College Degree for a proffesional investor??

28 Replies

Ok investors,

So this is the boat I am in. I am going to get into the student housing game while I am in college. I am a veteran and I would almost be a fool not to go because the military pays me a salary to get an education. So, I figure I will be there so I might as well rent my place out and build from there.  So! I know I want to do this for the long term, the big crazy dream is to have a big awesome development company where I build houses ( or maybe commercial property) for sale or rent. I will have to declare a major sooner or later I am kind of resting on my laurels right now just doing the Gen Eds. Is there anybody out there wiser then me that, if they had to choose, could recommend either finance or construction management as a major? Also, Im at UF in Gainesville FL if any investors want to meet for coffee :). Thanks, guys.

Originally posted by @Jacob L White :

Ok investors,

So this is the boat I am in. I am going to get into the student housing game while I am in college. I am a veteran and I would almost be a fool not to go because the military pays me a salary to get an education. So, I figure I will be there so I might as well rent my place out and build from there.  So! I know I want to do this for the long term, the big crazy dream is to have a big awesome development company where I build houses ( or maybe commercial property) for sale or rent. I will have to declare a major sooner or later I am kind of resting on my laurels right now just doing the Gen Eds. Is there anybody out there wiser then me that, if they had to choose, could recommend either finance or construction management as a major? Also, Im at UF in Gainesville FL if any investors want to meet for coffee :). Thanks, guys.

My two degrees didn't help with my investing. I'd suggest teaming up with someone and actually buying a property. Your VA loan ability has some advantages but it doesn't have to be used. You can simply buy by taking over someone's loan, fix the place up and sell or not sell, depending on your goals. It's call Subject To, do a search in the search window for BP.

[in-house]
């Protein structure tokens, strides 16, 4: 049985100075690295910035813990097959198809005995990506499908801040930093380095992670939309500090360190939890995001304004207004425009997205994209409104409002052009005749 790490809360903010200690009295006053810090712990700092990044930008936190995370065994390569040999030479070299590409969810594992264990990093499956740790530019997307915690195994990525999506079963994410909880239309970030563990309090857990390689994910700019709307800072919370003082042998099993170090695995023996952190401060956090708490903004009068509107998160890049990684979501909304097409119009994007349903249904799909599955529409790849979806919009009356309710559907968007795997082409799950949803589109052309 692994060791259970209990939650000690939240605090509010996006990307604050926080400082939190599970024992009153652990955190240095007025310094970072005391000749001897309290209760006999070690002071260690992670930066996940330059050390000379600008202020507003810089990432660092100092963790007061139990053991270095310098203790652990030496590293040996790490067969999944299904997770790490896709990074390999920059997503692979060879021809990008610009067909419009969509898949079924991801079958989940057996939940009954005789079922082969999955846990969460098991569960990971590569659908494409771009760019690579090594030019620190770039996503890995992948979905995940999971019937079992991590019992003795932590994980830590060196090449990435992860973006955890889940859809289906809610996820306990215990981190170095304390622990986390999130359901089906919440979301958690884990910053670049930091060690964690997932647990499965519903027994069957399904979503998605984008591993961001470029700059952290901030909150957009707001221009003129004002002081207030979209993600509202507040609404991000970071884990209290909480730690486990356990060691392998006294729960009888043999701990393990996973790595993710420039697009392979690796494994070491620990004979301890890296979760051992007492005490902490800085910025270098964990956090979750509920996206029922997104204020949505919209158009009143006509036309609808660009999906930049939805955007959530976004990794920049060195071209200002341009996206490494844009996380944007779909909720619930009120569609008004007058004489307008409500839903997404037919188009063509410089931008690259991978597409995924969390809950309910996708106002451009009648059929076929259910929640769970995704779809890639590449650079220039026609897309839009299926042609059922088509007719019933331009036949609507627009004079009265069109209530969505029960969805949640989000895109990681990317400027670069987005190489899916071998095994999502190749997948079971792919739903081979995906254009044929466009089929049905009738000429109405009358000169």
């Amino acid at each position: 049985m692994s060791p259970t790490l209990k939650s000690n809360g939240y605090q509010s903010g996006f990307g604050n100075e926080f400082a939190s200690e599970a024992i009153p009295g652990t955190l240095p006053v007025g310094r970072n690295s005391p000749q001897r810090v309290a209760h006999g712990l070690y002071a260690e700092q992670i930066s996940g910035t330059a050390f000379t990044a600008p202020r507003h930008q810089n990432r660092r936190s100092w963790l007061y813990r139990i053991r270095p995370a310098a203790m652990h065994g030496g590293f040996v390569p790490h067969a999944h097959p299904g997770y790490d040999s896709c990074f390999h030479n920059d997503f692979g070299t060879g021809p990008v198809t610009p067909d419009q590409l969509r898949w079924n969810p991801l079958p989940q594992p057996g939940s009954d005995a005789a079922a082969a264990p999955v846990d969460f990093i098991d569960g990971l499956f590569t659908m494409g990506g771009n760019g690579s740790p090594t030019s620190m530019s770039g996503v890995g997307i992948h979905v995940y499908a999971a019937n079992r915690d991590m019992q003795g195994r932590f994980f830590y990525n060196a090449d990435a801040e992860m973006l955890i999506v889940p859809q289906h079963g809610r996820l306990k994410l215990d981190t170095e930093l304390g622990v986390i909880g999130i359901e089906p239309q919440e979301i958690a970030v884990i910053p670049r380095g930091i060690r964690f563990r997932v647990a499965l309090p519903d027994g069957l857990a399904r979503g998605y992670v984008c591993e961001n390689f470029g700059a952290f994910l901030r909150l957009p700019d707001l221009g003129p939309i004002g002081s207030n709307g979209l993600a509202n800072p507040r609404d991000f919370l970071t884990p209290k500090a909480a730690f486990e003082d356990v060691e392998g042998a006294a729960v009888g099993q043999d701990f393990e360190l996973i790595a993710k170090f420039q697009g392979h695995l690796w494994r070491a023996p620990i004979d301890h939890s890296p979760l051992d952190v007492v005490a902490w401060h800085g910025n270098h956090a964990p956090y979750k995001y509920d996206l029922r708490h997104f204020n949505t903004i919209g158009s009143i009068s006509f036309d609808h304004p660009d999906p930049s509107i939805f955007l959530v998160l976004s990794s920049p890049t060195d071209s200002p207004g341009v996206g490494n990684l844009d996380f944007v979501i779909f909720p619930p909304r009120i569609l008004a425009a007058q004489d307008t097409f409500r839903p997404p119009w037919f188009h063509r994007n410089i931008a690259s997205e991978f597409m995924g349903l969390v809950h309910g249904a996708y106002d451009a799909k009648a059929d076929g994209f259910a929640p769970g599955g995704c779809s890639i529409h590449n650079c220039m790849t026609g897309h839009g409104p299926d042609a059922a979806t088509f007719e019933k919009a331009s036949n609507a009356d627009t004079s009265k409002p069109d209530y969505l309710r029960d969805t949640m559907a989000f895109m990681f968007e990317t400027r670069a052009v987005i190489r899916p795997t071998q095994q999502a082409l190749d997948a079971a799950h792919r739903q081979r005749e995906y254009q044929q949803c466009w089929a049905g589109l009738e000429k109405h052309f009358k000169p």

Thank you for your service.   Hard to go wrong with finance, economics or accounting.  At any rate, I would look at joining ULI, NAIOP, and ICSC.

look into healthcare! Has nothing to do with investing but can provide a strong financial foundation to support your real estate dreams!

Originally posted by @Jacob L White :

Ok investors,

So this is the boat I am in. I am going to get into the student housing game while I am in college. I am a veteran and I would almost be a fool not to go because the military pays me a salary to get an education. So, I figure I will be there so I might as well rent my place out and build from there.  So! I know I want to do this for the long term, the big crazy dream is to have a big awesome development company where I build houses ( or maybe commercial property) for sale or rent. I will have to declare a major sooner or later I am kind of resting on my laurels right now just doing the Gen Eds. Is there anybody out there wiser then me that, if they had to choose, could recommend either finance or construction management as a major? Also, Im at UF in Gainesville FL if any investors want to meet for coffee :). Thanks, guys.

Thank you for your service Jacob. The best way to advance in your real estate/construction goals is to apprentice those who are already doing it. Most people I know in the construction business did the same. If they did get a degree, its has been in something unrelated. If you want to work in construction and development...work at it, don't learn about it. Getting a degree may be good to get you hired somewhere, then you'll really start learning.

Too bad BP doesn't offer degree's...yet @Joshua Dorkin ? @Brandon Turner ?